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Photography of the shroud by Secondo Pia in 1898 indicated that the image resembled a photographic 'negative' and represents the first modern study.
The Oxford group cleaned the samples using a vacuum pipette, followed by cleaning in petroleum ether (40° C for 1 h) to remove lipids and candlewax, for example.
Testore of Department of Materials Science, Turin Polytechnic and G. If the samples had been unravelled or shredded rather than being given to the laboratories as whole pieces of cloth, then it would have been much more difficult, but not impossible, to distinguish the shroud sample from the controls.
Vial of Musée des Tissues and Centre International d'Étude des Textiles Anciens in Lyon), Dr M. Tite of the British Museum, representatives of the three radiocarbon-dating laboratories (Professor P. (With unravelled or shredded samples, pretreatment cleaning would have been more difficult and wasteful.) Because the shroud had been exposed to a wide range of potential sources of contamination and because of the uniqueness of the samples available, it was decided to abandon blind-test procedures in the interests of effective sample pretreatment.
The three control samples, the approximate ages of which were made known to the laboratories, are listed below. T/32) from a tomb excavated at Qasr Ibrîm in Nubia by Professor J. This linen was dated in the British Museum Research Laboratory using liquid scintillation counting, giving a radiocarbon age of 2,010 ± 80 yr BP (BM-2558).
Two were in the form of whole pieces of cloth (samples 2 and 3) and one was in the form of threads (sample 4). This corresponds to a calendar age, rounded to the nearest 5 years, of 110 cal BC - AD 75 cal at the 68 per cent confidence level (where cal denotes calibrated radiocarbon dates). Threads removed from the cope of St Louis d'Anjou which is held in a chapel in the Basilica of Saint-Maximin, Var, France.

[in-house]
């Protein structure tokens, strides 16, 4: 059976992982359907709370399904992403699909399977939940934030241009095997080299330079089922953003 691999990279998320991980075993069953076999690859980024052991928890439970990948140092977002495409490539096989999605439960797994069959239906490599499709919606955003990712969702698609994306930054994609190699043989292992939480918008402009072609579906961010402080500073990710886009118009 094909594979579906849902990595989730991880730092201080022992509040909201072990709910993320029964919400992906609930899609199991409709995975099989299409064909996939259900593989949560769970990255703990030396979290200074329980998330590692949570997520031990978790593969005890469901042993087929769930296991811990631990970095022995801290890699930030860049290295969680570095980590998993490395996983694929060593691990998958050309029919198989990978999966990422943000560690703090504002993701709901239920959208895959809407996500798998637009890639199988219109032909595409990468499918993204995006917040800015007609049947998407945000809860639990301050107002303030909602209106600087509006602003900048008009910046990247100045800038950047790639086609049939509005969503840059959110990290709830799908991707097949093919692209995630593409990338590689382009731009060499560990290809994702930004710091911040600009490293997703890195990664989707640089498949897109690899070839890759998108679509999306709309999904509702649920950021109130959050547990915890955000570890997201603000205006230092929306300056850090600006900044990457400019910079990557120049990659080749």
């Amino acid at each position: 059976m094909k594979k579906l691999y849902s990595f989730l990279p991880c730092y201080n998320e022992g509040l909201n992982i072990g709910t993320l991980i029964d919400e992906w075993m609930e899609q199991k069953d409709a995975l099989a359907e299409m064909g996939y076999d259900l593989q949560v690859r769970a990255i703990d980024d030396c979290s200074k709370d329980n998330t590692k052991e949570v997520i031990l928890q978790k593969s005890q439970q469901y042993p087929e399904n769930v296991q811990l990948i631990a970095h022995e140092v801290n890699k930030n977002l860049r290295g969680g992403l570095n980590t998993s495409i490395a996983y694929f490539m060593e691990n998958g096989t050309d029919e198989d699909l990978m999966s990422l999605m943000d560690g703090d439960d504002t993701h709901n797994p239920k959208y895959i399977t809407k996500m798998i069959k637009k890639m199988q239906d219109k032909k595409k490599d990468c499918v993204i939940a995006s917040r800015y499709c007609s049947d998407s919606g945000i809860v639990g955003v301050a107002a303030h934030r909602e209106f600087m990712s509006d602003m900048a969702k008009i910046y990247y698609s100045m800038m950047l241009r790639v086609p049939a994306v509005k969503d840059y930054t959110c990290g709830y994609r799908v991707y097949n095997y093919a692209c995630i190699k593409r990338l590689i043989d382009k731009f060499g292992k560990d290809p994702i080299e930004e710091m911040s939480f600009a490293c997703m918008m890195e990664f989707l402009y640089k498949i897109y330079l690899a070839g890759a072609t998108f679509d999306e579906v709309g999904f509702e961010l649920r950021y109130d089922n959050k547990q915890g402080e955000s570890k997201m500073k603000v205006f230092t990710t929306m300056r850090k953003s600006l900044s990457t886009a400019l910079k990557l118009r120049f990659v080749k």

Following this intercomparison, a meeting was held in Turin in September-October 1986 at which seven radiocarbon laboratories (five AMS and two small gas-counter) recommended a protocol for dating the shroud. The samples were then taken to the adjacent Sala Capitolare where they were wrapped in aluminium foil and subsequently sealed inside numbered stainless-steel containers by the Archbishop of Turin and Dr Tite.
In October 1987, the offers from three AMS laboratories (Arizona, Oxford and Zurich) were selected by the Archbishop of Turin, Pontifical Custodian of the shroud, acting on instructions from the Holy See, owner of the shroud. Samples weighing 50 mg from two of the three controls were similarly packaged.
On the basis of the stylistic details and the historical evidence the cope could be dated at ~ AD 1290 - 1310 (reign of King Phillipe IV).
Because it was not known to what degree dirt, smoke or other contaminants might affect the linen samples, all three laboratories subdivided the samples, and subjected the pieces to several different mechanical and chemical cleaning procedures.
One-third received no further treatment, one-third was submitted to a weak treatment with 0.5% HCL (room temperature), 0.25% Na OH (room temperature) and again in acid, with rinsing in between.
The final third was given a strong treatment, using the same procedure except that hot (80° C) 5% HCL and 2.5% Na OH were used.
But the three laboratories undertook not to compare results until after they had been transmitted to the British Museum.